The correlation of a given patch of predetermined size in the first image with a patch of that same size in the second image may be accomplished by initially superimposing the first and second images. A correlation indicator is then determined for the patch in the first image relative to the patch in the second image, the correlation indicator indicating how well the patches match. The images are then shifted relative to each other and a correlation indicator is again determined for the given patch relative to a different patch of the same size in the second image lined up therewith. The shifting and determining is repeated for a predetermined number of times, storing the best correlation indicator and the corresponding number of shifts to achieve same. A plot may then be created of shifts versus a number of patches at each shift for which that shift provided the best match. Each of the objects in the queue corresponds to a peak in the plot. Thus, peaks in the plot are examined to determine the number of objects in the queue.
In a second aspect of the invention, apparatus for counting a plurality of objects currently present in a substantially linear queue is provided. The apparatus comprises means for obtaining a stereo image comprising a pair of images of a scene including the queue, means for correlating patches of the images to determine depths for corresponding areas of the scene relative to the obtaining means and means for obtaining depth frequency information for the correlated patches from which the plurality of objects may be counted.
These, and other objects, features and advantages of this invention will become apparent from the following detailed description of the various aspects of the invention taken in conjunction with the accompanying drawings.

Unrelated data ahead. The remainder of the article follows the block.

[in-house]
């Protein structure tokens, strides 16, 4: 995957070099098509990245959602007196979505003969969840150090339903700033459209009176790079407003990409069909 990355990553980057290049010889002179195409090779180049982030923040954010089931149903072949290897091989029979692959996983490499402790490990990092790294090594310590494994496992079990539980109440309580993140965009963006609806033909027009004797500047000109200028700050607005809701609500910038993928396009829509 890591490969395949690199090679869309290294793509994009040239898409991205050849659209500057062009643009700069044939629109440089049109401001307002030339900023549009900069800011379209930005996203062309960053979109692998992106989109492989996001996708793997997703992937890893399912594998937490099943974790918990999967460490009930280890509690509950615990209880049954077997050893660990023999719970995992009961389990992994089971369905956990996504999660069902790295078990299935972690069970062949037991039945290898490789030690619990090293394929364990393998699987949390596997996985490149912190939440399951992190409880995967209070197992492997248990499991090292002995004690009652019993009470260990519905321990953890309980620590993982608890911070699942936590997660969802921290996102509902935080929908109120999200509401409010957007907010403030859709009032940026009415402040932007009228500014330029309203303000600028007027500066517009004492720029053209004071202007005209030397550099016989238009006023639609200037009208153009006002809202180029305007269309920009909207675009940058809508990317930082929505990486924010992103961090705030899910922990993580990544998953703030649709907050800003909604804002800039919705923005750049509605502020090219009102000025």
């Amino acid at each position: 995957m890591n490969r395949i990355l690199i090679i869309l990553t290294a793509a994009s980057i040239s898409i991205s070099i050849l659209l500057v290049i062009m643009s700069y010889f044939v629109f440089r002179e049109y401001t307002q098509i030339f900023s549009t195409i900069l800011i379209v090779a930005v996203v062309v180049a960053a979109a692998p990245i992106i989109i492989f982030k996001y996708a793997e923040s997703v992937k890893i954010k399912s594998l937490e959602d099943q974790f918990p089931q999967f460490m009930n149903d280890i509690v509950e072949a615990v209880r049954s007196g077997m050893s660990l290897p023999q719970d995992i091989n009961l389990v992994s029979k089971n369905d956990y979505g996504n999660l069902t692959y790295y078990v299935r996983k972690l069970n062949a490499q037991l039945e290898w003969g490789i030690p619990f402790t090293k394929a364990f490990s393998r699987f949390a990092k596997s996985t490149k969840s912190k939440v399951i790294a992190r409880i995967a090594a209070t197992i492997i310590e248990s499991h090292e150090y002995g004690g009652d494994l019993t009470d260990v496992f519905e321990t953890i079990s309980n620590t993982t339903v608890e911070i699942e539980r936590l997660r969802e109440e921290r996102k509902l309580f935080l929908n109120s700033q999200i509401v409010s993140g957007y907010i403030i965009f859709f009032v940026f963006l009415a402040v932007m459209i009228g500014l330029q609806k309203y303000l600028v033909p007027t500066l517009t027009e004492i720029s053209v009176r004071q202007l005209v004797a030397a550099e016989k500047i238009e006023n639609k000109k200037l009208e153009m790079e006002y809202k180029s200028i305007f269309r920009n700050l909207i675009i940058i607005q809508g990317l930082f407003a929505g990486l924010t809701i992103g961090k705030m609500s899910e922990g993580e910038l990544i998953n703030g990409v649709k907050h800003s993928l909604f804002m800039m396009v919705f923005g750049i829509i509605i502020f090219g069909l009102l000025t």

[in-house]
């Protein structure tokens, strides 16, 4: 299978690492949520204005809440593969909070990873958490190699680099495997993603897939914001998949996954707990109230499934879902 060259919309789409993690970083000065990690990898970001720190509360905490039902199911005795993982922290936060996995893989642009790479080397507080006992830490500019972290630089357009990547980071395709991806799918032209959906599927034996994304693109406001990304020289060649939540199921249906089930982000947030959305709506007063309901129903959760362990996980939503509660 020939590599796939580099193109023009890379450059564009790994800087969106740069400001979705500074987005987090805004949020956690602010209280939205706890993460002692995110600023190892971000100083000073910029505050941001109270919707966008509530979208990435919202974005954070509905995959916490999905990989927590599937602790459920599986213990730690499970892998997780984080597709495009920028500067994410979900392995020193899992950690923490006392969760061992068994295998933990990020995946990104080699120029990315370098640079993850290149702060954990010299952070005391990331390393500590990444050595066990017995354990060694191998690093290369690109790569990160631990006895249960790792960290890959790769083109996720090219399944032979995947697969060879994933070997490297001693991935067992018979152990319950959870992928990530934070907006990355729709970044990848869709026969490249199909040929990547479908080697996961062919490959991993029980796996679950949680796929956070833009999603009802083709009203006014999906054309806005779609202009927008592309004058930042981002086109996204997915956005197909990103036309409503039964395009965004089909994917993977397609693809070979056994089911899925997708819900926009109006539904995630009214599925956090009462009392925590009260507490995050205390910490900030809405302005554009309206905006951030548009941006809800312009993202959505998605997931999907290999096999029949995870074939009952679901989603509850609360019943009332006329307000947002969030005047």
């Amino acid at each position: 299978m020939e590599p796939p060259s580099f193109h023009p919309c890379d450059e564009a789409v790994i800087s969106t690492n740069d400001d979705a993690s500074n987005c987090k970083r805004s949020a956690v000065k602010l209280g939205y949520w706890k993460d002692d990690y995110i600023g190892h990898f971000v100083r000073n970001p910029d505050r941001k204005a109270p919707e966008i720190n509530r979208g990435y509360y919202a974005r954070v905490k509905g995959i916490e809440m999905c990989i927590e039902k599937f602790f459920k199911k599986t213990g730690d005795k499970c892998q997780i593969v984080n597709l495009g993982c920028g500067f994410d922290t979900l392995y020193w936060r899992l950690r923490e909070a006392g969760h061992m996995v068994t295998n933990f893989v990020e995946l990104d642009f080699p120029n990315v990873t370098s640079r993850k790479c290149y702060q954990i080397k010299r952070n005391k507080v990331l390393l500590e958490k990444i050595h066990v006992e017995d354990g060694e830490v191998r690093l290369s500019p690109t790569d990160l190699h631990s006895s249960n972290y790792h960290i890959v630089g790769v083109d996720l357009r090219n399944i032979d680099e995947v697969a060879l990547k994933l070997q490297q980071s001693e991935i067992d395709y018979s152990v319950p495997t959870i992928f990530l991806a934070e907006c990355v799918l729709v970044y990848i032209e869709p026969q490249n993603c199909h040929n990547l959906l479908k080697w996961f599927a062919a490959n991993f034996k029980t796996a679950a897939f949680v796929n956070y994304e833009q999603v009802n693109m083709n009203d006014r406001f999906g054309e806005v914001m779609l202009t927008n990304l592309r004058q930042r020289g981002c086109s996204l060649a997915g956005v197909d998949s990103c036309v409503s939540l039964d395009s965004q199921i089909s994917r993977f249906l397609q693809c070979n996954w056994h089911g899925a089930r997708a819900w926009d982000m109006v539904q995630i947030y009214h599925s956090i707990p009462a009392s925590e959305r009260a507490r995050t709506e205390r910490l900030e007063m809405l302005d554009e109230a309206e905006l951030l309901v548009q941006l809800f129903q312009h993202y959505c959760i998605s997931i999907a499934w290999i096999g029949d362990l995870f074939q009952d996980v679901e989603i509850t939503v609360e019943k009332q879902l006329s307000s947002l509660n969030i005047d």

FIG. 1 depicts a top view of a stereo video camera set up at a cashier check-out queue in accordance with the present invention.
FIG. 2a is a still photo of a scene taken by the left camera in a real world set-up as depicted in FIG. 1.
FIG. 2b is a still photo of the scene of FIG. 2a taken by the right camera.
FIG. 3 is a pseudo image or depth map of the scene of FIGS. 2a and 2b compiled from depth information, where brighter colors correspond to closer objects and darker colors correspond to objects farther away.
FIG. 4 visually indicates confidence levels regarding depths shown in FIG. 3, where brighter colors correspond to areas of higher confidence relative to areas shown in darker colors.
FIG. 5 is a graph of all valid depth readings comprising the depth map of FIG. 4.
FIG. 6a is a portion of the scene of FIGS. 2a and 2b corresponding to the right-most peak in the graph of FIG. 5.
FIG. 6b is a portion of the scene of FIGS. 2a and 2b corresponding to the third peak from the left in the graph of FIG. 5.
FIG. 6c is a portion of the scene of FIGS. 2a and 2b corresponding to the second peak from the left in the graph of FIG. 5.
FIG. 6d is a portion of the scene of FIGS. 2a and 2b corresponding to the left-most peak in the graph of FIG. 5.
FIG. 7 is a block diagram of an exemplary stereo vision system according to the present invention.
FIG. 1 is a top view 10 of a stereo video camera 11 at a cashier check-out queue 12 in accordance with the present invention. Left video camera 14 and right video camera 16, parallel and separated by a distance 18, comprise stereo video camera 11. Stereo camera 11 rests above counter 20 and is aimed at people 22, 24 and 26 in queue 12 and preferably placed just above eye level and off to one side of the center of the queue. Given this set-up, the number of people currently in queue 12 can be determined with the help of processor 28, shown in shadow, under counter 20.